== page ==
Metro Ethernet F.A.Q.

What is a Metro Ethernet?

  • A Metro Ethernet is a computer network that covers a city sized area  (sometimes a whole LATA) using Ethernet protocol.  It is typically a layer 2 network that connects devices or Local Area Networks (LANs) together at two or more locations with speeds of 10Mbps to 1Gpbs.  Transport is by optical fiber and is usually terminated by a standard copper Ethernet port.  To the customer device, the Metro Ethernet network looks like an Ethernet switch where other locations are attached.


What are the advantages of Metro Ethernet?

  • Metro Ethernet is often used like a frame relay network - only faster... with more features... and cheaper.  It can be used as a point to point or point to multipoint network.  Frame relay uses the T-carrier telecom model (T1, DS3, etc), while metro Ethernet uses the familiar Ethernet model (10, 100, Gigabit).  At the least, this means far less expensive equipment on the customer side.  Ethernet based routers are much less expensive than T1, DS3, or OC12 capable routers.  So it is easily and inexpensively connected to the client network.

  • Metro Ethernet offers other advantages also.  It is VLAN capable.  So, a single connection can be used for more than one purpose.  For instance, the home office might use a metro Ethernet link to connect to five satellite offices.  But it might also use the same Metro Ethernet leg to connect to the Internet via an Ethernet enabled ISP.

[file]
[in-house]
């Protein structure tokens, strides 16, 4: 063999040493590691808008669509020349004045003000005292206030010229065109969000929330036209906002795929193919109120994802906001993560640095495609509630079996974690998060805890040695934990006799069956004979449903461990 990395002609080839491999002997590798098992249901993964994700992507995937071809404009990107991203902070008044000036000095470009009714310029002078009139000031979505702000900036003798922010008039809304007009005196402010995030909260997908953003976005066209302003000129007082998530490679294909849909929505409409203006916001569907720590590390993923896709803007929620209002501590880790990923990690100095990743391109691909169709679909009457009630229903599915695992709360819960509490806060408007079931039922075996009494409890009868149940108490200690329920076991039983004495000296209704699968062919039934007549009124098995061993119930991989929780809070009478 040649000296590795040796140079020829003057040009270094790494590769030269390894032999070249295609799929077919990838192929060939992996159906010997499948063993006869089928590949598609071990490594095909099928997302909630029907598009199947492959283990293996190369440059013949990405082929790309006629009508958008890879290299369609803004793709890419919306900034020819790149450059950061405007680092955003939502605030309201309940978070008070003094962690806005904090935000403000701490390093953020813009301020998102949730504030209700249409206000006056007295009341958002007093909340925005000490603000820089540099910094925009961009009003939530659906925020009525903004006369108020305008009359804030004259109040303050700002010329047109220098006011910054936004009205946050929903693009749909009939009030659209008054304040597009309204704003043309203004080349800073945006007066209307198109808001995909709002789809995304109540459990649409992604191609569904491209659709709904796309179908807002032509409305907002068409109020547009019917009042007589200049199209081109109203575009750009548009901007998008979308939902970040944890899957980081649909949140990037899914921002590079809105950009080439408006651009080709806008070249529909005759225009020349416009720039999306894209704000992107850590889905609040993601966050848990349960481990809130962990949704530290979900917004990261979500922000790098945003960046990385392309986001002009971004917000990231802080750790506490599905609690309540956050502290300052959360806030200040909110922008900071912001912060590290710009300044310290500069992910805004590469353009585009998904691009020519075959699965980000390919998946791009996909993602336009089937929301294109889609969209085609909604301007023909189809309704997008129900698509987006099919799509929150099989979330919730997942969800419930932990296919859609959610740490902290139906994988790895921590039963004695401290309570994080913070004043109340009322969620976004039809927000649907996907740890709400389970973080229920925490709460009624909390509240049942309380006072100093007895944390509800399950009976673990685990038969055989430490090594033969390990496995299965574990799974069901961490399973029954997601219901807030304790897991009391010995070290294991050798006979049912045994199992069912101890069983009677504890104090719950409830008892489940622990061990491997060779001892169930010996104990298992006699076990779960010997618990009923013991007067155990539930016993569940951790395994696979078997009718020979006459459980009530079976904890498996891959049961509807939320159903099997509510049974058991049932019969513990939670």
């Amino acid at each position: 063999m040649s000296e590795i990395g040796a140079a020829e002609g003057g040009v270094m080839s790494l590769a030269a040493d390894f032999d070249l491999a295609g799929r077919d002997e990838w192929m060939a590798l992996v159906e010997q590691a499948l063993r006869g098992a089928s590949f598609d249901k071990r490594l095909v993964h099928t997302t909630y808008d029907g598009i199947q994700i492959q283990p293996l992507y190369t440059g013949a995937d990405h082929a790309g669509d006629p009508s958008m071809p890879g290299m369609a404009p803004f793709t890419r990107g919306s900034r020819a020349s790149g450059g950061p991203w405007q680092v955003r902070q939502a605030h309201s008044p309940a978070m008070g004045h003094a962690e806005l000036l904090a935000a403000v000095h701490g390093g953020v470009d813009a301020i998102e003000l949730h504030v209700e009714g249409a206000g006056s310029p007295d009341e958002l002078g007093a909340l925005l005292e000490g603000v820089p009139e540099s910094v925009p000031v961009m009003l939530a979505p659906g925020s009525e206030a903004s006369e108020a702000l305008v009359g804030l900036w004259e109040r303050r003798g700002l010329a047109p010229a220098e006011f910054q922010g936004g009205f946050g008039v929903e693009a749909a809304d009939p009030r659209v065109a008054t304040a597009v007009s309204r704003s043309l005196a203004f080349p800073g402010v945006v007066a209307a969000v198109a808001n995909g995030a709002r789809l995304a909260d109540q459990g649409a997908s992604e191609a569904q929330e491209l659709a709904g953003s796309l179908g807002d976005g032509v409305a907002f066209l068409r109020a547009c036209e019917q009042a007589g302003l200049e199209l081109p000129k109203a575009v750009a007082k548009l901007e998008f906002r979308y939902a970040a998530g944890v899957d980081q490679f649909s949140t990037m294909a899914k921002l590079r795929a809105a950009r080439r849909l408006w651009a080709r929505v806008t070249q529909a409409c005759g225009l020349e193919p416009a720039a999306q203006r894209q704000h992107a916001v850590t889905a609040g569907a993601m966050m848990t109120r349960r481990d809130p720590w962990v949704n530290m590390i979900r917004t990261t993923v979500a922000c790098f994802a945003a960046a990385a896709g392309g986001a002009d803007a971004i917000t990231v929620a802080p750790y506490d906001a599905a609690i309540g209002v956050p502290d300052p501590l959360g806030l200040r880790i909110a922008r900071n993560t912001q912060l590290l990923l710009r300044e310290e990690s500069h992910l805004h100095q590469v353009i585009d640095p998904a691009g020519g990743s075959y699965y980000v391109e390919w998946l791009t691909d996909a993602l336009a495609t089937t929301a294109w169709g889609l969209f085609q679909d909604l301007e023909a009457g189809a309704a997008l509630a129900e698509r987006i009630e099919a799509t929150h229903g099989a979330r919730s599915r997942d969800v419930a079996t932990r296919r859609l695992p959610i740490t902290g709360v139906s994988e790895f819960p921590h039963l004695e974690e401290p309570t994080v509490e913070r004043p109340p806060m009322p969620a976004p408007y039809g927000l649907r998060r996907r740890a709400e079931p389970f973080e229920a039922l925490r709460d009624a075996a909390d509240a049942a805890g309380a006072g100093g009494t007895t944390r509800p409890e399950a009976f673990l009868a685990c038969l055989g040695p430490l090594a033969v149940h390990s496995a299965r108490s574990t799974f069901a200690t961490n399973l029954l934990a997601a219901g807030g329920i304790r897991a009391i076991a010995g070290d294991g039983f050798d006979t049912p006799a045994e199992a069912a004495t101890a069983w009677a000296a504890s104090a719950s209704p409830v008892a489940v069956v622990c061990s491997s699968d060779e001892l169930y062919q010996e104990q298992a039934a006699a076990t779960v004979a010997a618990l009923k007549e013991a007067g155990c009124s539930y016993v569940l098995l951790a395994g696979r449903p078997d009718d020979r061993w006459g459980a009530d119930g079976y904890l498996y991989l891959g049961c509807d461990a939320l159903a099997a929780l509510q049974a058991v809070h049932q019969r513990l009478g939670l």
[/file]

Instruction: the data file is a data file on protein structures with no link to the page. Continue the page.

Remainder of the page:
What can I do with a Metro Ethernet connection?

  • Connect offices or campuses together at LAN speeds.  No waiting for files to load.  Print across town.  Replicate fileservers to a disaster recovery site.  Backup data off site. 

  • Using QinQ (aka VLAN tunneling), a feature available on most Metro Ethernet offerings, office VLANs can be extended to other offices intact.  So the printers can be on their own VLAN, a DMZ can be extended, etc. Some offices can be on the same VLAN, while others are on a different one, with a Layer 3 router connecting them.  But only one Metro Ethernet leg needs to be brought in to each location.

  • Connect to the Internet via a Metro Ethernet enabled ISP.  High speeds are obtained at much lower prices than using multiple T1s, fractional or full DS3, OC3 or OC12.


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